• ion of a command item for transferring the transformed code to an additional application or the application; and transferring t
      • transformed code to the additional application or the application. 9. The one or more
    • on-transitory computer-readable media of claim 1, wherein the abstrac syntax
      • tree supports a composite grammar that includes (1) input grammars of the input programming language of the source code and (2) output grammars of the multiple output programming languages of the transformed code. 10. The one or more
    • non-transitory computer-readable media of claim 1, wherein the at leas one bu
      • iness semantic preserving code transform includes one or more of a code separation of code portions in the source code, a language transformation of a code portion in the source code from a first programming language to a second language, a modification of the code portion in the source code to execute on a different form factor, an addition of a wrapper code portion to the source code to provide a network connection functionality, or an optimization of the code portion in the source code for execution in the new execution scenario. 11. The one or more
    • non-transitory computer-readable media of claim 1, wherein the new exe ution s
      • enario differs from the old execution scenario in at least one of execution performance requirement, execution form factor requirement, architectural requirement, user cardinality requirement, or optimization requirement. 12. A computer-impl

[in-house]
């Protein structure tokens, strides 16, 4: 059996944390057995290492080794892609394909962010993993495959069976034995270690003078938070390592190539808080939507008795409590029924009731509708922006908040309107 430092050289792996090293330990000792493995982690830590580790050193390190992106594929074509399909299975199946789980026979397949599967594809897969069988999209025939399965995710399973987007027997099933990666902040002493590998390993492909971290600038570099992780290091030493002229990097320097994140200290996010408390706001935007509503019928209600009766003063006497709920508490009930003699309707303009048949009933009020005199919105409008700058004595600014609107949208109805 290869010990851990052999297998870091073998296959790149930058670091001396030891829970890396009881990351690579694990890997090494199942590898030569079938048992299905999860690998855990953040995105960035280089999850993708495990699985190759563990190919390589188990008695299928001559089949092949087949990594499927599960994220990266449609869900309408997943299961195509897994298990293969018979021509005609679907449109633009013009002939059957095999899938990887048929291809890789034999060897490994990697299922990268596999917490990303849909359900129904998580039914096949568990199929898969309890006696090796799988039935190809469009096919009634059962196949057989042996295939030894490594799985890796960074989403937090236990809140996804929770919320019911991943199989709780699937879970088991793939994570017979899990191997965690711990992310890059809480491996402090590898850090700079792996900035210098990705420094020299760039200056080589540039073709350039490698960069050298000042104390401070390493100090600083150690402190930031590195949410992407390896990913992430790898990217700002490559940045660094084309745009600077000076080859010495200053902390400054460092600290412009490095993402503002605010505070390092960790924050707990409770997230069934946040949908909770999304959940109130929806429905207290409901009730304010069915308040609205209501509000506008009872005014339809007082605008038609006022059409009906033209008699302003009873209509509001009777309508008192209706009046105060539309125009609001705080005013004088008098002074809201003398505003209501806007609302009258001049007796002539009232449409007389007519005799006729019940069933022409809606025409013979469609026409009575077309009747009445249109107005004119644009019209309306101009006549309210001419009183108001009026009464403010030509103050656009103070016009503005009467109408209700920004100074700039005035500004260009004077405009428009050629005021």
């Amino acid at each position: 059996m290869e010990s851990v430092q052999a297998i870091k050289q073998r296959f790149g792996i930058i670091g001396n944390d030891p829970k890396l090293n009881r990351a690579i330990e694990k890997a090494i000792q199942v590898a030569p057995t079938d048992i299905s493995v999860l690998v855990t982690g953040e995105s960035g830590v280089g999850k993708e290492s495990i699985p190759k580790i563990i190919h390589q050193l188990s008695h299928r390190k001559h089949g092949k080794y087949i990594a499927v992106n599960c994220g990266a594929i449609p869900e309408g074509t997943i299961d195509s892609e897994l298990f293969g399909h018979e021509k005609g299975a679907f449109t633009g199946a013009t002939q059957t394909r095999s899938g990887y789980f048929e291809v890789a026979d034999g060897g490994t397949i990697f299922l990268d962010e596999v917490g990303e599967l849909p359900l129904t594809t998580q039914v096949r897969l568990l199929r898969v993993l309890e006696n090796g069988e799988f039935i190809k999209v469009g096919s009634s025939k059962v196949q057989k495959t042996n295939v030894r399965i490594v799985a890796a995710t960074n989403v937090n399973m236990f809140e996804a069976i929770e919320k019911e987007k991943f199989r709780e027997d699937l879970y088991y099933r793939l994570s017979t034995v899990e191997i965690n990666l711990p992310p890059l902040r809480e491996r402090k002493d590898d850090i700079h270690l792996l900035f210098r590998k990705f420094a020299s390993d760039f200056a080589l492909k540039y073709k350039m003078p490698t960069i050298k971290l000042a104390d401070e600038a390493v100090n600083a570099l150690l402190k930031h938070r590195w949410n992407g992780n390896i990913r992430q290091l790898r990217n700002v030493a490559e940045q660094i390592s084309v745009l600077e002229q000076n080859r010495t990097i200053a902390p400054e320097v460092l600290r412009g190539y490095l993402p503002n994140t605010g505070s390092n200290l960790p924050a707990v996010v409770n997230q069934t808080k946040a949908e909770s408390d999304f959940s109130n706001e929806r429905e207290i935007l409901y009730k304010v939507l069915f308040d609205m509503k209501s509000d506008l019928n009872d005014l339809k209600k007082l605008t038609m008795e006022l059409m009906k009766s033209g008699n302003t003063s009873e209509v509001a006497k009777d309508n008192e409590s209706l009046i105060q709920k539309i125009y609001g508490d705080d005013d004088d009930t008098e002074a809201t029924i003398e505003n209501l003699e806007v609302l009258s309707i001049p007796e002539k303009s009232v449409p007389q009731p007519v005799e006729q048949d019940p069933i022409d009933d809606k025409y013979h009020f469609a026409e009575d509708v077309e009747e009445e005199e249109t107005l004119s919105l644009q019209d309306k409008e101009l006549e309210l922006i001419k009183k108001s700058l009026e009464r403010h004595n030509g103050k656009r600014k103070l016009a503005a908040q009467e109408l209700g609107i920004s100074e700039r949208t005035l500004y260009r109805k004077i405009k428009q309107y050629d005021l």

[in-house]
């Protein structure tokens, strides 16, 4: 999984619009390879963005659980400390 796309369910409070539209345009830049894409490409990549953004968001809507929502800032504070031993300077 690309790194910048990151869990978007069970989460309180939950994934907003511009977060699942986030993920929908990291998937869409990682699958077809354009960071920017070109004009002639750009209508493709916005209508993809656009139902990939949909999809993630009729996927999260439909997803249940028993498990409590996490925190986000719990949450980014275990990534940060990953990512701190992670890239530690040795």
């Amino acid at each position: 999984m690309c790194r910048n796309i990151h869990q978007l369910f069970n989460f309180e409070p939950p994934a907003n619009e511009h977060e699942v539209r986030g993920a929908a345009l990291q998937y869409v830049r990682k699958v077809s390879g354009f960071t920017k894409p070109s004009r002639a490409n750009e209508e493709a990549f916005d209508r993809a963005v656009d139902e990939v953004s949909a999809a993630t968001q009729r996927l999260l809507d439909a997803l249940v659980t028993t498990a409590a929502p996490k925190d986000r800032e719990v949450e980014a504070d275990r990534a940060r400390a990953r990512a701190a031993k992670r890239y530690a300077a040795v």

• 12
    mented method, comprising: generat ng, at one
    • r more computing devices, transformed code from source code based on an architecture template that describes a target architecture and an abstract syntax tree, the architectural template describing at least one of an advantage or a disadvantage of a target architecture, the abstract syntax tree including transformation rules that are generated according to the architectural template for transforming the source code into the transformed code for execution on the target architecture, the advantage or disadvantage specified in the architectural template causing reposition of at least one candidate component in the abstract syntax tree as being associated with a first component type rather than a second component type specified in the architectural template; displaying a user
    • terface on a display device that provides access to an integrated development environment (IDE), the IDE providing an option for overriding an inference that a candidate component in the abstract syntax tree is associated with the first component type; storing the source
    • ode and the transformed code into a data store of the one or more computing devices, the transformed code is a transformation of the source code by at least one business semantic preserving code transform, the at least one business semantic preserving transform causes an execution of the transformed code in a new execution scenario to produce an identical semantic effect as an execution of the source code in an old execution scenario; and displaying an
    • ditional user interface on a display device, the additional user interface providing one or more user command items for manipulating at least one of the source code or the transformed code stored in the data store. 13. The computer-im